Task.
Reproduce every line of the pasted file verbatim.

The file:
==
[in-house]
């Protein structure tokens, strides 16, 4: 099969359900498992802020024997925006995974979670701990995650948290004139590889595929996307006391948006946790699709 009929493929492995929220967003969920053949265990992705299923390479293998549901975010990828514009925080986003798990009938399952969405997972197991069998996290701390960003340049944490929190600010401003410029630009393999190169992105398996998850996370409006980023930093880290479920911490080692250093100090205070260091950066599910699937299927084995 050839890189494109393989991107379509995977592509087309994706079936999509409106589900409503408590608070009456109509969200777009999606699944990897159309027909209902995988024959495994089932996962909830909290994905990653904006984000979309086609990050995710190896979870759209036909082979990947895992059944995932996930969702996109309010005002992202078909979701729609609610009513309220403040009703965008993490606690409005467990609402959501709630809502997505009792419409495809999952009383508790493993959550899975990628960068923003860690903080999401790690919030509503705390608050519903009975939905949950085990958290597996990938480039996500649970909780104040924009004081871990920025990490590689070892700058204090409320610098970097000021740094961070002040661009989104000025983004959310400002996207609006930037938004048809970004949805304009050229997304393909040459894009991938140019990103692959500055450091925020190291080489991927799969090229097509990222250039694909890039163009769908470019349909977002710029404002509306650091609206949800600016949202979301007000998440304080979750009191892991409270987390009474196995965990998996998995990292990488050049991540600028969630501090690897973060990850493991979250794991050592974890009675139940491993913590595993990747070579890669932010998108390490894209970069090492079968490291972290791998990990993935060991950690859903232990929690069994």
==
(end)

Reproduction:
[in-house]
């Protein structure tokens, strides 16, 4: 099969359900498992802020024997925006995974979670701990995650948290004139590889595929996307006391948006946790699709 009929493929492995929220967003969920053949265990992705299923390479293998549901975010990828514009925080986003798990009938399952969405997972197991069998996290701390960003340049944490929190600010401003410029630009393999190169992105398996998850996370409006980023930093880290479920911490080692250093100090205070260091950066599910699937299927084995 050839890189494109393989991107379509995977592509087309994706079936999509409106589900409503408590608070009456109509969200777009999606699944990897159309027909209902995988024959495994089932996962909830909290994905990653904006984000979309086609990050995710190896979870759209036909082979990947895992059944995932996930969702996109309010005002992202078909979701729609609610009513309220403040009703965008993490606690409005467990609402959501709630809502997505009792419409495809999952009383508790493993959550899975990628960068923003860690903080999401790690919030509503705390608050519903009975939905949950085990958290597996990938480039996500649970909780104040924009004081871990920025990490590689070892700058204090409320610098970097000021740094961070002040661009989104000025983004959310400002996207609006930037938004048809970004949805304009050229997304393909040459894009991938140019990103692959500055450091925020190291080489991927799969090229097509990222250039694909890039163009769908470019349909977002710029404002509306650091609206949800600016949202979301007000998440304080979750009191892991409270987390009474196995965990998996998995990292990488050049991540600028969630501090690897973060990850493991979250794991050592974890009675139940491993913590595993990747070579890669932010998108390490894209970069090492079968490291972290791998990990993935060991950690859903232990929690069994």